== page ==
IT issues need to be thoroughly reviewed and discussed before selecting a online or in-house vendor so that you assure the system is compatible with your internal infrastructure (see Planning the Review). Any vendor should be able to provide you with a list of its system technical requirements so that you can review with your internal IT department.
Typically it would be necessary to have your internal IT group approve any software applications being installed within their network environment (an in-house solution), and they will likely have a standard evaluation process that your selected vendor will need to go through.
It may not be necessary for an online vendor to go through a rigorous process, since access is typically through your internet browser, but at a minimum you should discuss the following IT related concerns:
Disaster Recovery, Security and System Performance
Hopefully a catastrophe never happens, but you must be aware of the contingency plans your vendor has in place in case the unforeseen does occur. You need to understand the security around their physical plant, their employees and their data center. Questions to raise:
- How is the database architecture configured?
- How often are backups of the system taken?
- Where are these backups stored?
- What are the recovery procedures and costs for a recovery?
- What is your average downtime per month?
- For maintenance?
- For other outages?
- How are the systems monitored?
- Does the vendor provide a Service Level Agreement (SLA) for support, uptime, etc?
- How do you screen your employees?
- Is your physical plant locked at all times?
- What security is there on your internal data center?
- What security does the online system provide?
- How is access to the system granted and by whom?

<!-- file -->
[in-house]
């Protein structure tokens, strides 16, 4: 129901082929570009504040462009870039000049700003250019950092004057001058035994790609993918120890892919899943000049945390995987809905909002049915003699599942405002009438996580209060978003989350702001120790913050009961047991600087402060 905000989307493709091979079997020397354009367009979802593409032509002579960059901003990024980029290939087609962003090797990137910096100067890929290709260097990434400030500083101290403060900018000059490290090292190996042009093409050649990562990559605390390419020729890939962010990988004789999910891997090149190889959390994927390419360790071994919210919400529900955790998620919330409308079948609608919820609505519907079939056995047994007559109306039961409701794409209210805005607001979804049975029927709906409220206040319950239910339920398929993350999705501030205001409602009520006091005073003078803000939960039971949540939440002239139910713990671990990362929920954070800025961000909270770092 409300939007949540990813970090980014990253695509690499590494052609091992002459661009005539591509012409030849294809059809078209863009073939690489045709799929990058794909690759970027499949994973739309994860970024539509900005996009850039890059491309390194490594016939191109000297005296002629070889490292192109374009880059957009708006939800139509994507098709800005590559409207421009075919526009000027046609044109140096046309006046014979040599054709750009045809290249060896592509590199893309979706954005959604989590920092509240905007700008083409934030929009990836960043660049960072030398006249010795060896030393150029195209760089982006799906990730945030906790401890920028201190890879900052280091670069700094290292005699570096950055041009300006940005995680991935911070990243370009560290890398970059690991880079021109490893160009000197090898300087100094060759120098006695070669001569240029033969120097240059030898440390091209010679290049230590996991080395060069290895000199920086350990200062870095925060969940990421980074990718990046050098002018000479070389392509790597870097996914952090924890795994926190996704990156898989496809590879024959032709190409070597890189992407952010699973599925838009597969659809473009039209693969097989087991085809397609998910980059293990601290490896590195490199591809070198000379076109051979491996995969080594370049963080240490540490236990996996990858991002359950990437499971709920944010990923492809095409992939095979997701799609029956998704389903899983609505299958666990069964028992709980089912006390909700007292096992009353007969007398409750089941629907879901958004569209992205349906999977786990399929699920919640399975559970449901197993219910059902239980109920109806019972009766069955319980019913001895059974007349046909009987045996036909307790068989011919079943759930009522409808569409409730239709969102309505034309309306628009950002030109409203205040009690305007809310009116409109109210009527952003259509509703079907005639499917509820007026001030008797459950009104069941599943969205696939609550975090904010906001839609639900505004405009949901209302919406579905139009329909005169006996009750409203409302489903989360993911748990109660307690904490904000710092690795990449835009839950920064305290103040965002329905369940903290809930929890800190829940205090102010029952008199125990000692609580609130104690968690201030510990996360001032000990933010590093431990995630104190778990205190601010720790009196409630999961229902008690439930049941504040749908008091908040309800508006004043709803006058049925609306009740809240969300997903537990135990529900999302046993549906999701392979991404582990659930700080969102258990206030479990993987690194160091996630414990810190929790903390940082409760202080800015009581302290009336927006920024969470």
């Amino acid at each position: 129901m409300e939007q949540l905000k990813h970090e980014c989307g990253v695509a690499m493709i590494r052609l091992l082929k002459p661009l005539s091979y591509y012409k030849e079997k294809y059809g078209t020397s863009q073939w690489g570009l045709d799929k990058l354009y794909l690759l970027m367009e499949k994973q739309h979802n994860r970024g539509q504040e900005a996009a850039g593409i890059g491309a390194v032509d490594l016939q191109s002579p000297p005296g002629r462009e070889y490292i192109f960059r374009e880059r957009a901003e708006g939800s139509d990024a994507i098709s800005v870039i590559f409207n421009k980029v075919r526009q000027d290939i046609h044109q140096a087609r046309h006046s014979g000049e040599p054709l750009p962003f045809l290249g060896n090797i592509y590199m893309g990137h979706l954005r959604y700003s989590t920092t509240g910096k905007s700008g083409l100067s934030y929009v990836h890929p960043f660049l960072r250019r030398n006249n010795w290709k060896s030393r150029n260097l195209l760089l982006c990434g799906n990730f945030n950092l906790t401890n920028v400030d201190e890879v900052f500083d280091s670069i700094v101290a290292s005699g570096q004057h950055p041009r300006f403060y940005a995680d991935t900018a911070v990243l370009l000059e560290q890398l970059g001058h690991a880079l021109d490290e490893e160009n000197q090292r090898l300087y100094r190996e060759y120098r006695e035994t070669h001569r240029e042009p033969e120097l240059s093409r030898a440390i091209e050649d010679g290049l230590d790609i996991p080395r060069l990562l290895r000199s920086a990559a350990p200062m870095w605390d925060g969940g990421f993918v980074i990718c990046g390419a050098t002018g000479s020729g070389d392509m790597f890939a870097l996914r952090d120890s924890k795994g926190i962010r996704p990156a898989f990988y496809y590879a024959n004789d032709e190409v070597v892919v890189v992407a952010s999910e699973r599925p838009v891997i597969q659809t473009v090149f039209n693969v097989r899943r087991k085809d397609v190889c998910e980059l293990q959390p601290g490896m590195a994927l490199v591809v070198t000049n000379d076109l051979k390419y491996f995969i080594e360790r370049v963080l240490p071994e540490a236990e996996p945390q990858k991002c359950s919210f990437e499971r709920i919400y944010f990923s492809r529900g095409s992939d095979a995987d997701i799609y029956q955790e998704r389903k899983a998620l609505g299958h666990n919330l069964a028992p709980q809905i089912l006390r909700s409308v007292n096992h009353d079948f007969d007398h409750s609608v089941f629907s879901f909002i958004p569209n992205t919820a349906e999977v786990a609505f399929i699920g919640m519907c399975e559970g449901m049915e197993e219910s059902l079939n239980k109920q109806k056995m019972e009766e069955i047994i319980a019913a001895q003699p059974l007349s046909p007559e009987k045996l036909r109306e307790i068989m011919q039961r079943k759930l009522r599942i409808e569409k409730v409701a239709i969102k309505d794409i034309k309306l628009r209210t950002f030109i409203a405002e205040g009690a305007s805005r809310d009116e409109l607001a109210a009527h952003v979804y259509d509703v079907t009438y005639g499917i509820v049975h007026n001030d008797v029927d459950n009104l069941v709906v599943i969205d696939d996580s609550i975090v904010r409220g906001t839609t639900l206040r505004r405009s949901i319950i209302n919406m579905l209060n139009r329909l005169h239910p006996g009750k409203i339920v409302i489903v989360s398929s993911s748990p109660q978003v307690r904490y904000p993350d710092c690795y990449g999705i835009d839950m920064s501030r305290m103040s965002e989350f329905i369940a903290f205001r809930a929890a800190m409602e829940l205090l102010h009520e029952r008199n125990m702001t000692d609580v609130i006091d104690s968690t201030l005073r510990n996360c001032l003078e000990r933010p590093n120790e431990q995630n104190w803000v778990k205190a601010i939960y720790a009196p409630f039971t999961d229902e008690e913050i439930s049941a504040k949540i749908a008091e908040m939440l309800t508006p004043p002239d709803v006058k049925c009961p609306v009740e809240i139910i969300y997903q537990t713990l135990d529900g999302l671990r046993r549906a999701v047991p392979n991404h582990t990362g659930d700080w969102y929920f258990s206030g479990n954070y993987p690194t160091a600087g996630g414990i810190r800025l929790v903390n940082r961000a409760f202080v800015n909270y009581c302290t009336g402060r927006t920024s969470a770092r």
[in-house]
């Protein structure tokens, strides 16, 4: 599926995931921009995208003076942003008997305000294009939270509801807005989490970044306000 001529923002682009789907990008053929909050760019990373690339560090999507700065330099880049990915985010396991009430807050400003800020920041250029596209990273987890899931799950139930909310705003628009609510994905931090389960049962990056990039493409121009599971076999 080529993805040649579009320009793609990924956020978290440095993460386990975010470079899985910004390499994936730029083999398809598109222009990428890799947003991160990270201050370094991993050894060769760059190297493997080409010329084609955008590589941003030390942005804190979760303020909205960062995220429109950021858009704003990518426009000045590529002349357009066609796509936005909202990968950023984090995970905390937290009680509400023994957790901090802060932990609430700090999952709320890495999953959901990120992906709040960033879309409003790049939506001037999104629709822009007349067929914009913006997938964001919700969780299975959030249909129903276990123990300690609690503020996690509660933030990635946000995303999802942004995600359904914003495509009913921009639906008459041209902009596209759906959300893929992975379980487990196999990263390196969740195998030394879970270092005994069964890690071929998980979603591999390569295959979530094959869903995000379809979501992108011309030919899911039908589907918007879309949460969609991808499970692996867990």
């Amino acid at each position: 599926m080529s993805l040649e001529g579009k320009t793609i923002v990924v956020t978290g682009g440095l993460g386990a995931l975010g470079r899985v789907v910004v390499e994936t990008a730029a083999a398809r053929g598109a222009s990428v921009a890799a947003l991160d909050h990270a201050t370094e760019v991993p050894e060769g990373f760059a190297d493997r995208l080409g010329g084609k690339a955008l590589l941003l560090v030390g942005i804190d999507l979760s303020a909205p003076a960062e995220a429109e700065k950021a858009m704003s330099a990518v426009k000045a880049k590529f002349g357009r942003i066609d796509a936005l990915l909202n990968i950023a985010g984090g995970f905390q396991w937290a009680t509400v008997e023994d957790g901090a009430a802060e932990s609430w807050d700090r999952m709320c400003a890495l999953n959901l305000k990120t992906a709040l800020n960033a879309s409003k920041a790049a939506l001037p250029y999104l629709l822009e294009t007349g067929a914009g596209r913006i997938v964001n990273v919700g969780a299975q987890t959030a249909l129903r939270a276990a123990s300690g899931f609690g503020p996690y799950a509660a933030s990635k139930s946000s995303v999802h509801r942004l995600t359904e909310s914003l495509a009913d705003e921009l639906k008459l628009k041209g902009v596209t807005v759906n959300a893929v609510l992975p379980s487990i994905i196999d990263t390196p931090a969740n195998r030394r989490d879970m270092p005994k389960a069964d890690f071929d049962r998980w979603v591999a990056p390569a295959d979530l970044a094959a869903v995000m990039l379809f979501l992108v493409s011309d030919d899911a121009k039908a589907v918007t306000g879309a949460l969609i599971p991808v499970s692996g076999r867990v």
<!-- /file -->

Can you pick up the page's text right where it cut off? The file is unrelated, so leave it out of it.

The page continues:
- What security is available (Terminal Services, SSL, VPN or other)?
- How often are passwords required to be changed?
- What preventative measures are in place against hackers?
- What preventative measures are in place to prevent your data from being accessed or viewed by their other clients?
Configuration of Reviewers' Machines
You need to understand if the vendor's system requires any special hardware or software on the reviewers' machines.
- Are there any downloads necessary in order to view or access the data (i.e., java applet, viewer, etc.)
- Are there browser requirements or configuration settings that need adjustment?
It is possible that your internal infrastructure may present some roadblocks to accessing the vendor's system. If this is an in-house solution, you will need to work closely with your IT group as noted above. If it is an online, web-based solution, there may still be potential issues. Be sure to review these with your IT group and vendor.
- Does your IT group have any internal restrictions for viewing or accessing documents over the web?
- Does your internal document management system automatically intercept documents viewed through your web browser?
- If you are going to be printing and downloading documents, does your internal firewall have any restrictions that may impede the process?
- How does your virus checking software work and will it impact the viewing or downloading process?
Is your internal IT team available for user support to resolve these and any ongoing IT related issues?